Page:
Heed the Voices

January 21, 2015

A couple years ago, a friend of mine read the Purim scroll with different voices.  He read it with the voice of Mordecai, with the voice of Haman, with the voice of Esther and the voice of Vashti, among others.  That awakened me to a new fact of life – there are a lot of voices and personalities vying for our attention.  And being humans, we can better understand ourselves and the Torah by tuning into the voice or character vying for our attention at any given time.  Even the simplest person is “inhabited” by many characters.  And since we are a very old nation, there are some wise and venerable voices demanding our collective attention.  So, why ignore them?  Each has a personality, and each expresses himself.  A good psychologist can help decipher which voices occupy our psyche, and a good rabbi can help decipher which spiritual character seeks expression through our soul.  If we remain unaware of “who is talking,” we run the risk of total confusion and chaos.  The same applies to Torah and to tefila.  Knowing whose doing the talking, during prayer and study, is key.  Once we know their perspective and their goals, our avodat Hashem (“spiritual service”) will go much smoother.  It is not necessary to remain reactive during learning and prayers.  We can be proactive, and then the rest falls into place…for more information, check out our latest Tefila tip (#8), at www.jerusalemconnection.org/weekly.  Or, delve deeper into Jewish meditation and prayer, at www.jewishspiritualbooks.com.  Or just browse what’s happening in Jerusalem, at www.chabadjerusalem.org   Good stuff going on round the clock…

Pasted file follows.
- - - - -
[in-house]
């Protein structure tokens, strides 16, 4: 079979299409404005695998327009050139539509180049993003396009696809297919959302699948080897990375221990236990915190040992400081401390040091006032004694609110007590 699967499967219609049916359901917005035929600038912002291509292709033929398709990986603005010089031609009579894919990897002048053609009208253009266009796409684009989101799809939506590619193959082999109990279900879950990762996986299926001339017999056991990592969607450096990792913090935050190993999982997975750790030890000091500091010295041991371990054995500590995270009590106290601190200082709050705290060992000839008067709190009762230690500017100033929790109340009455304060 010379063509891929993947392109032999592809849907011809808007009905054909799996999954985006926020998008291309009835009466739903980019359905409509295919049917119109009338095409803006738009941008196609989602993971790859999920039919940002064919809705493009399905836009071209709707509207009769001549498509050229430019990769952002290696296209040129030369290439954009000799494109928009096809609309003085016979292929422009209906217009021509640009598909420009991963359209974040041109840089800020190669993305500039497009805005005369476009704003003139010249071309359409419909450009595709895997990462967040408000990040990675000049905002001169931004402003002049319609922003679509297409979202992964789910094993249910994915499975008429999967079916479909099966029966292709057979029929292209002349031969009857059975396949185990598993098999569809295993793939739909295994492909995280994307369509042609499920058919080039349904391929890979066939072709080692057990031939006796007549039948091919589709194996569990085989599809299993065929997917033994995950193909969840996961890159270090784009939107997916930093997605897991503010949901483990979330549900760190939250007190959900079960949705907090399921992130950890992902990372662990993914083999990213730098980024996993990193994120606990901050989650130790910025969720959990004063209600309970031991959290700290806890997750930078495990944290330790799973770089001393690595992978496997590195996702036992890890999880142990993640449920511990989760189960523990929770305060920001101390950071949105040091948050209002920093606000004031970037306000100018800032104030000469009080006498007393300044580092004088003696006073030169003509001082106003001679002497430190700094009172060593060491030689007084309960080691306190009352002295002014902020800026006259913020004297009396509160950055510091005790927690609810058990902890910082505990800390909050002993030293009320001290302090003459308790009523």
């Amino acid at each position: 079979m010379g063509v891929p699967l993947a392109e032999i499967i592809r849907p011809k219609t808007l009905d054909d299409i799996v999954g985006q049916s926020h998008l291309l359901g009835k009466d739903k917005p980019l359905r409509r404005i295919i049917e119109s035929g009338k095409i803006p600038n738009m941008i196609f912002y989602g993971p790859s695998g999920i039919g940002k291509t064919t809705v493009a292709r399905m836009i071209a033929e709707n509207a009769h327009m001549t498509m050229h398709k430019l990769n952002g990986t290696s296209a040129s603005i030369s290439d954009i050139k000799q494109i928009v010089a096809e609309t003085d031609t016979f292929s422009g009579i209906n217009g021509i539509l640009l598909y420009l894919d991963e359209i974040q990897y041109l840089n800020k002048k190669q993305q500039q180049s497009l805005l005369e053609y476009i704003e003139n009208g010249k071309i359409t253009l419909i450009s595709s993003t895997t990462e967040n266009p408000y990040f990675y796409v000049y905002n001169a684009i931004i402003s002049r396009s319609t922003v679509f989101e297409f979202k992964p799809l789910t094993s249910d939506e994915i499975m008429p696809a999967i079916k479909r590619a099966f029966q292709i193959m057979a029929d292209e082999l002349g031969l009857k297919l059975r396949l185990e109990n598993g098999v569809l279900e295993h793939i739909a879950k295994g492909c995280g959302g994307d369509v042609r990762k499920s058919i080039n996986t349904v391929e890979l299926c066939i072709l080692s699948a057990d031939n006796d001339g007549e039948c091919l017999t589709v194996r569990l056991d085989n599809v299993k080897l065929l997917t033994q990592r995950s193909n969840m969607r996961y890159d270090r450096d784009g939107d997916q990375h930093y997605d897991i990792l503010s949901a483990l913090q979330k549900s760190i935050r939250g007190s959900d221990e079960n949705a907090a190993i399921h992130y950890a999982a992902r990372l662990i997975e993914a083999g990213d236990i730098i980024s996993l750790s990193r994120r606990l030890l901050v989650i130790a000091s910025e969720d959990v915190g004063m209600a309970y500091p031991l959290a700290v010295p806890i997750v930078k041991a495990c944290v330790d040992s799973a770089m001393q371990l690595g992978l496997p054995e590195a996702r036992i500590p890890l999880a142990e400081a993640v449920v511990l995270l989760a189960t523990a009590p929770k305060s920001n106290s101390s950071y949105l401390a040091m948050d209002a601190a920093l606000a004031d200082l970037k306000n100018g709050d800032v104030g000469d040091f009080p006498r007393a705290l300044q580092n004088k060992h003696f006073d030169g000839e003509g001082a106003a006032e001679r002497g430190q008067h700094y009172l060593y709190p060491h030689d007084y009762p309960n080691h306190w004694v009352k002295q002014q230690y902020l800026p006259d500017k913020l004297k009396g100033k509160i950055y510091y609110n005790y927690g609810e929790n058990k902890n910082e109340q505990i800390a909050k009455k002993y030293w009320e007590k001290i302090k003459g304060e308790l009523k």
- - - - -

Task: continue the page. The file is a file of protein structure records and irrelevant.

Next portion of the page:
Advertisements

A Brief European Detour

January 13, 2015

We usually send out some weekly words of spirituality, but this week we cannot resist a piece of historical commentary, based on recent events.  Let us ask the following:  Do you think that the huge march in Paris was all about France and Europe suddenly awakening to the Islamic terror in their midst?  Do you really believe that after years of pretending that jihadist attacks on innocent human beings have nothing to do with Islam and everything to do with downtrodden Muslim populations in Europe, that all of sudden the French authorities are waking up?  And that now they will name jihadi terrorism for what it is, a hateful Islamic manifestation?  Personally, I don’t think so.  When the French authorities treat the Israeli Prime Minister like a leper and mention “terror against Jews” only out of the sides of their mouths, there has been no transformation here.

To understand what’s really going on, we have to look deeper.  In fact, we need to go back to the beginnings of Jewish life in Europe.  Recently there was an article about how Ashkenazi Jews all come from a small group of 350 Jews who settled in Europe.  In fact, those Jews settled in the Rhine area in what is now Western Germany and Eastern France.  They were there in the time of Charlemagne, before there existed what we now know of as Germany and France.  So, there was never such a thing as Europe without Jews.  The current prime minister of France, Mr. Manuel Valls, stated that, “Without the Jews, there is no France.”  Looking at the big picture, the large historical canvas of European history, we can take Mr. Vall’s statement one step further and confidently declare, “Without the Jews there will be no Europe.”  We wonder if this isn’t the time to make that happen.

And now back to our normal routine.  We would like to direct you to our “Tefila tip #7,” a brief commentary on the Jewish spiritual routine in the morning.  You can find it at www.jerusalemconnection.org/weekly   And if that’s not enough for you and you want to learn all about Jewish prayer and meditation, try www.jewishspiritualbooks.com  And if what interests you is Chabad in Jerusalem, so check out our website, www.chabadjerusalem.org

Tefila Tips #6

January 7, 2015

Until now, we have been focused on hoda’ah, or expression of gratitude and acknowledging God’s presence as we arise in the morning.  This week, we will focus on what we do, not just what we say, upon arising in the morning.